tions to perform to a third party, and thus | upon cash, payment therefor. To our minds, effect bis release, without the consent of bis the record does not present the question for obligee.
consideration. The contract was not to pay Let us suppose that A contracts in writing to cash, but to settle by pote. After insolvency render service, as a traveling salesman, to B, defendant was not required to anticipate a readifor a specified compensation. Under the law, Dess for cash payment; and, if either Young if B shall be indebted to A on the contract, A Bros. or plaintiff desired to make such payment, may assign his claim. But suppose A should a tender to tbat effect should have been made. assign bis contract to C, wbereby. C was to re. Soon after the assignment, defendant, as it ceive the pay and render the service. Must B should. gave notice ibat because of the insolvaccept that? B bas contracted for the services ency and dissolution of the partnership theof A. He is entitled to that; and, beforę B can contract was rescinded. This notice was to be required to pay either to A or bis assigns, Young Bros. If the assignee then desired to he must bave what he contracted for. The pay in cash, and have the seerlers delivered, law will permit a person to assign what is his, the proposition or tender should have been either in possession or by right of action, but made. But neither the plearlings in the case, not his obligations to anotber; and such is the nor the findings of the court, deal wilb this substance of the provisions of the Statutes on question. The case in the district court seemsthe subj-ct of assigoments referred to.
to bave been tried upon an issue as to the right Thus we think ihat Young Bros. could not, of the assignee to carry out the contract by without reference to the assignment for the giving bis note in lieu of that cf Young Bros. benefit of creditors, bave so assigned the con. The pleadings and findings bave to do with a tract in question, without the consent of the willingness ou lhe part of the assignee to carry defendani, as to have required defendant to out the contract; but it appears only to have have accepted in lieu of theirs the notes of their been a carrying out of the contract as Young assignee.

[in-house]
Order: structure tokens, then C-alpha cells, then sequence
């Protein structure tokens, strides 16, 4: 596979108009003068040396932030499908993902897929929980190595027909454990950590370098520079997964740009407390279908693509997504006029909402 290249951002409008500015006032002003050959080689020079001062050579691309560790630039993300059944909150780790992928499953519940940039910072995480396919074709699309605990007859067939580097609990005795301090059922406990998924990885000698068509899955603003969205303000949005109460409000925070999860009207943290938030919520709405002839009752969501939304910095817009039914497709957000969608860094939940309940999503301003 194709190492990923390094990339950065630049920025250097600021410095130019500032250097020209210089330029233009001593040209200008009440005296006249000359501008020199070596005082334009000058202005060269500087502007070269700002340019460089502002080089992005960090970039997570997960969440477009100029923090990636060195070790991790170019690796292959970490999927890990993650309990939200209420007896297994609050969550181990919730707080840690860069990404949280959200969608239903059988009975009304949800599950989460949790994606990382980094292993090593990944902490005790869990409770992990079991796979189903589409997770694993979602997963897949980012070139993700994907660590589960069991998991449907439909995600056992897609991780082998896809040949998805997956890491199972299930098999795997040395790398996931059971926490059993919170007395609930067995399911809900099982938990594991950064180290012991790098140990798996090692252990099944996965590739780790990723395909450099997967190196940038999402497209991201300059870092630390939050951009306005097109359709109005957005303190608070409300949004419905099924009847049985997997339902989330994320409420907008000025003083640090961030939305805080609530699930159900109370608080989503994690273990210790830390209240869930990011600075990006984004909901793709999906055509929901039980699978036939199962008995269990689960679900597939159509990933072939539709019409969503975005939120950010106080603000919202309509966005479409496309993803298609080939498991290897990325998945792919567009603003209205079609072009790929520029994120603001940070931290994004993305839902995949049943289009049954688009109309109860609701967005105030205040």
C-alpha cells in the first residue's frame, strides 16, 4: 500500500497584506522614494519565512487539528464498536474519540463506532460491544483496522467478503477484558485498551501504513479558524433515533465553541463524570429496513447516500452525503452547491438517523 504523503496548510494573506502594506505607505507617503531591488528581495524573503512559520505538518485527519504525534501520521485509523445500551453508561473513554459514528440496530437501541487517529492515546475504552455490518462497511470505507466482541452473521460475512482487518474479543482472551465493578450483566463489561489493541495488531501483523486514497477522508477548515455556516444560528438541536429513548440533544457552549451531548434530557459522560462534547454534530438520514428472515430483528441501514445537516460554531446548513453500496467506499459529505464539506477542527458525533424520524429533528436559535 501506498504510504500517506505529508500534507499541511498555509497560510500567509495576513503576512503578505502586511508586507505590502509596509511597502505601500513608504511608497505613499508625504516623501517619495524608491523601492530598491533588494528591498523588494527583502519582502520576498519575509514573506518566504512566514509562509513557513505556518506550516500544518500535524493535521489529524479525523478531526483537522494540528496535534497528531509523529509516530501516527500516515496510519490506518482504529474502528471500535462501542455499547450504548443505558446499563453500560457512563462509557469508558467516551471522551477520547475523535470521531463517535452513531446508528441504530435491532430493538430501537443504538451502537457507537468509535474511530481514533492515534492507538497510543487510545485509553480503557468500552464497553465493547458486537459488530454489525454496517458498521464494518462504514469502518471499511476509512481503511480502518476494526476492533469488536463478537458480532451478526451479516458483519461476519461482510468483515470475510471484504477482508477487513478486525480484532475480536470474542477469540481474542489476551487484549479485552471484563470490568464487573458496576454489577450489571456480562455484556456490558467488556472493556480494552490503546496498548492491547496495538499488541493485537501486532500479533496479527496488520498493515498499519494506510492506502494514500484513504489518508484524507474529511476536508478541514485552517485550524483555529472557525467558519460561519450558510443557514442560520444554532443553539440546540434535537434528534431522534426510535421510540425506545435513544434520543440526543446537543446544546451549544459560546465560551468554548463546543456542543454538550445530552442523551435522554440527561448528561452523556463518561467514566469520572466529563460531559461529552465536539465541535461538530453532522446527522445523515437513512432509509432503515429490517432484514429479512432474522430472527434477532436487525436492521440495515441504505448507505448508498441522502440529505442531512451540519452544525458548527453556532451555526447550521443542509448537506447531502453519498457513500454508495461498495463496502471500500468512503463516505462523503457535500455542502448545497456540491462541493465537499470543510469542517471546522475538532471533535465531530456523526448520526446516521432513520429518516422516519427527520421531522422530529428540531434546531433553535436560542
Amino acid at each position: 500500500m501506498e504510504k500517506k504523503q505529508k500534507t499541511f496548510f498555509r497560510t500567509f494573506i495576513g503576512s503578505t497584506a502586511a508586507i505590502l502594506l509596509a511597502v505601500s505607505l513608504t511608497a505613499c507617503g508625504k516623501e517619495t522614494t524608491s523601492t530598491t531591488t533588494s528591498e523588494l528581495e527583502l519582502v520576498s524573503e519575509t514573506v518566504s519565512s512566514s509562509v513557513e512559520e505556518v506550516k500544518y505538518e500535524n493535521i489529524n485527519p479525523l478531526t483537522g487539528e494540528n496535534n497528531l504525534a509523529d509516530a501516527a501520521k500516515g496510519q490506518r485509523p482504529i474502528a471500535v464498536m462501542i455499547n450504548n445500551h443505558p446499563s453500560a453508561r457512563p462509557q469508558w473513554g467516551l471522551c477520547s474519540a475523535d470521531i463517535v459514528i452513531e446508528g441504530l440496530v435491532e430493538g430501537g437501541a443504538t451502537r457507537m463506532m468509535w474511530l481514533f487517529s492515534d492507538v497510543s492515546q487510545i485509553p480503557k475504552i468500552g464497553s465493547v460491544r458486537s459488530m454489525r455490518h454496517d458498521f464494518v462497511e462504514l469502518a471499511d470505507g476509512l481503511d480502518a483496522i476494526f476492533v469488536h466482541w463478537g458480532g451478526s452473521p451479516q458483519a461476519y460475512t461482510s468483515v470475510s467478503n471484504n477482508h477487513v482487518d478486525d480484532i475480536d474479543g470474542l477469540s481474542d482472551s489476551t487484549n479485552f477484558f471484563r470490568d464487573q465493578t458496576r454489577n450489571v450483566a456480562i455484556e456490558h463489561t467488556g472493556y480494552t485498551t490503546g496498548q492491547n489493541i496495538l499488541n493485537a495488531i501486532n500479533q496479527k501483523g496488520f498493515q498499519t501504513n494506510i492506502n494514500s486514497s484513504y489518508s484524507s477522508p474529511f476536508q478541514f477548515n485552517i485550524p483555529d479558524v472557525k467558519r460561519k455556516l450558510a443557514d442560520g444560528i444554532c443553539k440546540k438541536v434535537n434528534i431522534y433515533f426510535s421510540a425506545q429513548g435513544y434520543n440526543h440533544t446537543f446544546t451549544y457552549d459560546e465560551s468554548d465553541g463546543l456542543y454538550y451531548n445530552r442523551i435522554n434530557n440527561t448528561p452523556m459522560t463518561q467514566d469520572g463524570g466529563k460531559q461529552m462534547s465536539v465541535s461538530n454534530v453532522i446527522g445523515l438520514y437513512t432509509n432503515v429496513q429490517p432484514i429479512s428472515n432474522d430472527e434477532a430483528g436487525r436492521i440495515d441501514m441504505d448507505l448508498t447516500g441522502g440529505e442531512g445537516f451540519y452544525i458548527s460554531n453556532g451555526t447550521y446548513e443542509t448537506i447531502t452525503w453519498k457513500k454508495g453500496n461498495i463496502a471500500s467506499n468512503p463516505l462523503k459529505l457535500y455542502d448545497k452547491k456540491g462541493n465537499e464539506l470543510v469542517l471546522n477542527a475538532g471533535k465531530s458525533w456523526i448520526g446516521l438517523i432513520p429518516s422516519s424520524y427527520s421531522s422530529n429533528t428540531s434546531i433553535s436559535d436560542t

Bros. were authorized to do, and not by nay. We may then inquire if there is anything in ments in cash. A reference to the eleventh the statuiory assignment for the benefit of finding shows that the assignee has never in creditors to change ibe rule? It is urged that any manner indicated to defendant a purpose the statutory provision as to assignments for or desire to secure or perform the contract. tbe benetit of creditors is broad enough to en- Insolvency, in such cases, implies an inability able the assignee to execute any contract that to perform, on which tbe defendant might rely might come into his bands. The difficulties of until otherwise assured. the case are not with the provisions of the State Appellant contends, with much zeal, tbat the ute as to the authority of the assignee. They mere fact of insolvency does not put an end to are more with his incapacity or indisposition to the contract of sale; and several autborities are execute the contract. We should not lose sight cited in support of the rule. It is not necessary of the real question under consideration by a for us to state an opinion on a state of facts so contemplation of wbat the assignee could bave broad. The case Re Phænix Bessemer Steel Co., done if defendant, after insolvency, bad been L. R. 4 Ch. Div. 108, cited by appellant, bears willing to deliver the sceders. It may be con- upon the question of when the facis will justify ceded that the contract could thus bave been a seller on credit in refusing to deliver because executed by the assignee on behalf of Young of the subsequent insolvency of the purchaser. Bros. But the query is, Had the defendant The facts in that case are that the Carnforth the right to refuse delivery of the seeders after Iron Company, in October, 1874, coutructed to insolvency and assignment? In other words, supply irov to be delivered monthily, and to be had it the riglit to terminale the contract? If paid for in installments, but on credit
. The it were a case of insolvency without the assign- installments were delivered till in February, ment, we think it would be conceded on au- 1875, when the purchasing company called a thority that the obligation to deliver could meeting of its creditors, and said it was carry. only be on a tender of a cash payment in lipu ing on business at a lo-s, and was short of capiof notes agreed upon. Parilee v. k'anady, 100 tal, and asked for an extension of time, which N. Y. 121, 1 Cent. Rep. 250.